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AUBREY WILLIAMS. Edited by Reyahn King

AUBREY WILLIAMS Edited by Reyahn King Published by National Museums Liverpool and October Gallery, London This catalogue accompanies the exhibitions Aubrey Williams: Atlantic Fire Walker Art Gallery 15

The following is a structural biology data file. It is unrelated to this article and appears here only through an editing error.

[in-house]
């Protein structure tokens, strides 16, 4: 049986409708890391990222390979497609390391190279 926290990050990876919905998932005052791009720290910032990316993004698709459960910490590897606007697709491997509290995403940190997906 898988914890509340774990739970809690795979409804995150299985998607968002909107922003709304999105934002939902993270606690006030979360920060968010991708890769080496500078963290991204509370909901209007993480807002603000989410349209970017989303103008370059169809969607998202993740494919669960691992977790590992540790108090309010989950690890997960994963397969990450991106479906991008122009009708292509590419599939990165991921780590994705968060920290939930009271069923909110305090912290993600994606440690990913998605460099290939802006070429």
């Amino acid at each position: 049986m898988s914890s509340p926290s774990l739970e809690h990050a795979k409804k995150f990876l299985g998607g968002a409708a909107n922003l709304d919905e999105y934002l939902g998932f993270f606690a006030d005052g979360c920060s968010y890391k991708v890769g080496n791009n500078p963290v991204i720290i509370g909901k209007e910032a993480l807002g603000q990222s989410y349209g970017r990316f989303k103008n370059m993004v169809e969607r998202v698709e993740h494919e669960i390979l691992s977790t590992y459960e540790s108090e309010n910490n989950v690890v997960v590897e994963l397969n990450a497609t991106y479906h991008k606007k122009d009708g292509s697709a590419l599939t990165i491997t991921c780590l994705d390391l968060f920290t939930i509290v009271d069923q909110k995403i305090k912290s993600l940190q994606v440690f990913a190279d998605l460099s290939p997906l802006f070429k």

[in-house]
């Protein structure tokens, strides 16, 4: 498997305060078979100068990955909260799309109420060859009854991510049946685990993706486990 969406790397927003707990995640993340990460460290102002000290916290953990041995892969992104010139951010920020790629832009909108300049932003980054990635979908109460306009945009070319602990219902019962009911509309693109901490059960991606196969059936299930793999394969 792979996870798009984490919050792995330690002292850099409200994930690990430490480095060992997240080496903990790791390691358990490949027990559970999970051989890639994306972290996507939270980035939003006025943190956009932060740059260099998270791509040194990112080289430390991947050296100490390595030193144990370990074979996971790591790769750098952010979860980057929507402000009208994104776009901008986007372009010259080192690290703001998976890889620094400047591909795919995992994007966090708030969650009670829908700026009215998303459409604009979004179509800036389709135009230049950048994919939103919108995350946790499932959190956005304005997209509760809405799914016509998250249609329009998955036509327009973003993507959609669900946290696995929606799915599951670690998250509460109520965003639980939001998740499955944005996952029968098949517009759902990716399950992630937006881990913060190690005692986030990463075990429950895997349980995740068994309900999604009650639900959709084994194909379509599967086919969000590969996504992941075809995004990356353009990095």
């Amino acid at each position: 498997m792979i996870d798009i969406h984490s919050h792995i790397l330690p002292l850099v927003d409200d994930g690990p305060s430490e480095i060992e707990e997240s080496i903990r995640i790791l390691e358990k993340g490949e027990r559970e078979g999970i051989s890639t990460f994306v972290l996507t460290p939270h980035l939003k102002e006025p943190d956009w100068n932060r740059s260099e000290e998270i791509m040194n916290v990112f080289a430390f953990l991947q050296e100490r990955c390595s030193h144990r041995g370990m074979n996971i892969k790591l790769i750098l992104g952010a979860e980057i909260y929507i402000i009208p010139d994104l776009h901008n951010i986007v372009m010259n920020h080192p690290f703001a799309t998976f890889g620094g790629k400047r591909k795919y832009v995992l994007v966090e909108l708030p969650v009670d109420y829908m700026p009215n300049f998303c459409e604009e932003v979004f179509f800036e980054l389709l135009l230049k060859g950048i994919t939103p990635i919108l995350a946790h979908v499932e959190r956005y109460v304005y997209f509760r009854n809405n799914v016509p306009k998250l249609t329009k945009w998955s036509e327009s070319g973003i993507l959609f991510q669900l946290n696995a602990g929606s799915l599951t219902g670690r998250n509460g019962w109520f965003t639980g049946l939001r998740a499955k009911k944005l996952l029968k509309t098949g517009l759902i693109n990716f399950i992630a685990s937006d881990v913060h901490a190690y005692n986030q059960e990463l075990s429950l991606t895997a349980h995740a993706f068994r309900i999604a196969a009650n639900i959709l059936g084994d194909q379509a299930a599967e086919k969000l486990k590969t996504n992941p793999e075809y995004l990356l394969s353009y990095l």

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AUBREY WILLIAMS Edited by Reyahn King Published by National Museums Liverpool and October Gallery, London This catalogue accompanies the exhibitions Aubrey Williams: Atlantic Fire Walker Art Gallery 15 January 11 April 2010 and Aubrey Williams: Now and Coming Time October Gallery 4 February 3 April 2010 Walker Art Gallery William Brown Street Liverpool L3 8EL October Gallery 24 Old Gloucester Street Bloomsbury London WC1N 3AL CONTENTS 4 PREFACE Chili Hawes and David Fleming 6 FOREWORD Reyahn King 10 EXCERPTS FROM CONVERSATION WITH AUBREY WILLIAMS Rasheed Araeen 34 AUBREY WILLIAMS: THE MAKING OF A BRITISH ARTIST Mel Gooding Edited by Reyahn King Co-edited by Chili Hawes, Maridowa Williams and Gerard Houghton Designed by Jonathan Greet Printed by Printfine Ltd., Liverpool Photography by Jonathan Greet, Andy Keate and Aubrey Williams Texts National Museums Liverpool October Gallery and authors Images Estate of Aubrey Williams All rights reserved, DACS 2009 Front cover: Hymn to the Sun IV, 1984 (Olmec Maya series) AUBREY WILLIAMS: ATLANTIC FIRE Leon Wainwright LIST OF EXHIBITS EXHIBITIONS AND COLLECTIONS BIBLIOGRAPHY Catalogue in publication data available ISBN All rights reserved. No part of this publication may be reproduced, stored in a retrieval system, or transmitted in any form or by any means, electronic, mechanical, photocopying, recording or otherwise, without prior permission from the publisher. PREFACE I consider myself very fortunate to be alive and working within the last freedom left to mankind ART. Aubrey Williams came with Atlantic Fire and shed light onto Now and Coming Time. Highly intelligent and well-read, Both galleries are extremely indebted to Eve Williams, Maridowa Williams and to the Aubrey Williams Committee Aubrey Williams, 1985 open to the new and hoping for like-minded discourse, he for their generous help and cooperation. We are grateful came to Europe from Guyana in the early 1950s to find an for the thoughtful and provocative essays from Mel art world concerned mainly with itself and convinced that Gooding and Leon Wainwright in this catalogue, and no avant-garde existed beyond its cultural borders. Williams delighted to reprint excerpts from the stimulating interview helped pave the way for the very recent willingness to between Rasheed Araeen and Aubrey Williams, first view art without preconceived bias, without attachment published in Third Text in Our thanks are also due to to any cultural region or nation state. No matter what his Lynne Truss and Chris Wilson for lending work for the Walker subject: the demise of native Mesoamerican civilisations Art Gallery exhibition and to all those at National Museums through ecological destruction, the visual expression of Liverpool and October Gallery who have contributed Shostakovich s music, the painterly exploration of our their time and expertise to making the exhibitions and this cosmos, or the essential character of birds, Williams helped catalogue possible. Our special thanks are dedicated to change what he referred to as the real seeing of the the curators of these twin exhibitions: Reyahn King, Director world. of Art Galleries, National Museums Liverpool and Elisabeth Lalouschek, Artistic Director, October Gallery. October Gallery opened in Bloomsbury, in 1979, to exhibit the Transvangarde, the cross-cultural avant-garde, and has represented Aubrey Williams since his first solo show at the Gallery in 1984, Olmec Maya and Now. The Gallery has provided a platform for the emergence of some of the most innovative and exciting artists of our time. The Walker Chili Hawes Director October Gallery David Fleming Director National Museums Liverpool Art Gallery, Liverpool, opened just over 130 years ago, and holds one of the oustanding collections of fine and decorative art in Europe. It continues to present the best AUBREY WILLIAMS: ATLANTIC FIRE art to the general public through historic, contemporary Walker Art Gallery, Liverpool and thematic exhibitions. These two galleries have joined 15 January - 11 April 2010 forces to produce two linked and overlapping exhibitions of Williams work together with this publication, to establish AUBREY WILLIAMS: NOW AND COMING TIME new insights into one of the twentieth century s great October Gallery, London artistic spirits. 4 February - 3 April 2010 (1) Dawn & Evening Star, 1982 (Olmec Maya series) Oil on canvas, 132 x 208 cm 4 5 FOREWORD By Reyahn King Aubrey Williams is an artist whose appeal crosses boundaries. Born in Guyana, he moved to London to practise as an artist, exhibiting extensively in England and Europe from the late 1950s. From 1970 Williams spent periods working in studios in Jamaica and Florida, returning to Guyana occasionally to take active part in events such as the 1972 Carifesta festival. The significance of Williams transatlantic life for his art was in the absorption of multiple traditions, including American Abstract Expressionism and the historical Central and South American cultures that were his driving force. The essays in this catalogue contribute to an ongoing reassessment of Williams as an important international artist. Mel Gooding s essay explains the context of Williams arrival and early career in London in the late 1950s and 1960s and critically questions how it was that this major British post-war artist was overlooked. Gooding describes Williams abstraction and its modernist sources, positioning him within a British art tradition exemplified by artists like Patrick Heron and John Hoyland. Both Gooding and Leon Wainwright demonstrate that it was Williams very strengths of global experience and his deep knowledge expressed subtly in painting that British peers failed to understand or feel. Gooding s essay is an effective riposte to the failures of the art world to recognise Williams in his lifetime and Wainwright takes on the later interpretations that have risked limiting the artist to a role within political cultural agendas 1. Coming from the art world periphery, Williams absorbed traditions centred in European and American culture and enriched them. 2 His friends and colleagues in the Caribbean Artists Movement led the recognition and development of distinctive literary voices and they, like him, saw similar potential in other art forms. Decades later, Andrew Dempsey s assessment of Williams confirmed that what this artist from the Caribbean had brought to painting in England had the kind of vitality with which writing in English had been injected by the poets and the novelists of the Caribbean such as Derek Walcott and V. S. Naipaul or Edward Kamau Brathwaite. 3 Williams himself knew the value of his contribution to European painting but the undermining assumptions he faced are typified by a disappointing meeting with Picasso: I remember the very first comment he made when we met. He said that I had a very fine African head and he would like me to pose for him. And I felt terrible. In spite of the fact that I was introduced to him as an artist, he did not think of me as another artist. 4 Williams resisted classification of himself or his art and although he was best known as an abstract artist, he painted representational works throughout his life. In the Olmec Maya series he combined abstract technique with icons of South and Central American ancient cultures. This mixing of abstract and figurative work troubled people familiar with a particular set of artistic rules that kept them separate. Wainwright argues that these rules no longer (2) Maya Confrontation, 1982 (Olmec Maya series) Oil on canvas,120 x 178 cm 6 7 apply and suggests that other challenges to modernism, and art practice since Williams death, enable us now to see Williams as a visionary artist ahead of his time. regardless of background. Williams understood that the destruction that took place in the Americas of the past and what happens now in South American forests has global relevance. Today, when our newspapers inform us about the interconnected environmental state of our world, we may more easily appreciate Williams timeless vision. In 2010, over ten years since the Aubrey Williams exhibition at the Whitechapel Gallery, two solo exhibitions are being held concurrently in the North and the South of England. The October Gallery, mounting Aubrey Williams: Now and Coming Time in London, has consistently drawn attention to the importance of Williams work, while the exhibition Aubrey Williams: Atlantic Fire at the Walker Art Gallery in Liverpool is the first time that a solo exhibition of his work has been held in one of the UK s national museums. There have been some longstanding individual champions of Williams work, notably Anne Walmsley, Guy Brett and Rasheed Araeen, whose 1987 interview remains an insightful resource. Nevertheless, full recognition is overdue. His independent and intelligent approach to modern painting, the authenticity of his concerns, and the emotional strength and impact of his work mean that Williams is an artist who can no longer be overlooked. These exhibitions acknowledge and celebrate the way that Williams used the cultural inheritance of Carib, Warrau and Arawak peoples and Maya, Olmec, Aztec, Toltec and Inca civilisations to create masterpieces of modern art. Taking inspiration from close acquaintance with the Warrau people and their living artistic culture, Williams developed a passion for the historic indigenous cultures in Central and South America in and beyond Guyana. 5 The references to these in his work are not illustrations. Titles such as Bonampak are not to be interpreted literally. Rather, these historic cultures emerge as expressions of a deeply felt and researched inheritance of an artist of subtlety and power. Williams claimed them because they enabled him to find a distinctly Caribbean artistic language: I firmly feel that such art should be automatically appreciated by people from the Caribbean and from Guyana because they share the same environment. 6 At the same time, he considered that the Olmec and Mayan civilisations, in particular, could and should be meaningful and an inspiration for everyone, 1 See also R. ARAEEN. (2006) When the Naughty Children of Empire Come Home to Roost. Third Text. Vol 20 (Issue 2) pp Authors who have made powerful arguments along these lines include Kobena Mercer (K. MERCER. (2006) Black Atlantic Abstraction: Aubrey Williams and Frank Bowling. In: K. MERCER. (2006) Discrepant Abstraction. InIVA / MIT. London / Mass. pp ) and Mel Gooding in Aubrey Williams: The Making of a British Artist in this catalogue. pp A. DEMPSEY. (1998) Curator s Foreword. In: WHITECHAPEL GALLERY in association with InIVA Institute of International Visual Arts. Aubrey Williams. [exhibition catalogue 12 June 16 August] InIVA Institute of International Visual Arts. London. p R. ARAEEN. Excerpts from Conversation with Aubrey Williams. Reprinted in this catalogue. pp Originally published in Third Text. (2) pp Williams frequently used the term pre-columbian to describe the group of cultures that inspired him and it is still one of the clearest ways of referring to cultures prior to European contact. However, some people today object to Central and South American history being defined by the arrival of Columbus. Specialists now tend to use Mesoamerican but this is not a well known term and defines a clear geographic area that does not match Williams breadth of knowledge. The term Amerindian is also widely used but not considered appropriate by others who prefer indigenous or Native. There is ongoing debate around correct terminology in this area and throughout this publication authors have used the terminology they carefully consider most appropriate. Where possible, specific terms to describe the culture referred to are used in this publication. However, Williams interest covered several peoples and civilisations and it is neither possible, nor helpful to the meaning of his art, to attempt to define which specifically is referenced. 6 A. WILLIAMS. (1967) The Predicament of the Artist in the Caribbean. Talk given at CAM Conference, Canterbury, 16 September Reprinted in A. WALMSLEY. (1990) Guyana Dreaming: The Art of Aubrey Williams. Dangaroo Press. Aarhus, Denmark. p. 19. left: (3) Hymn to the Sun IV, 1984 (Olmec Maya series) Oil on canvas, 119 x 178 cm right: (4) Symphony, 1985 Oil on canvas, 125 x 183 cm 8 9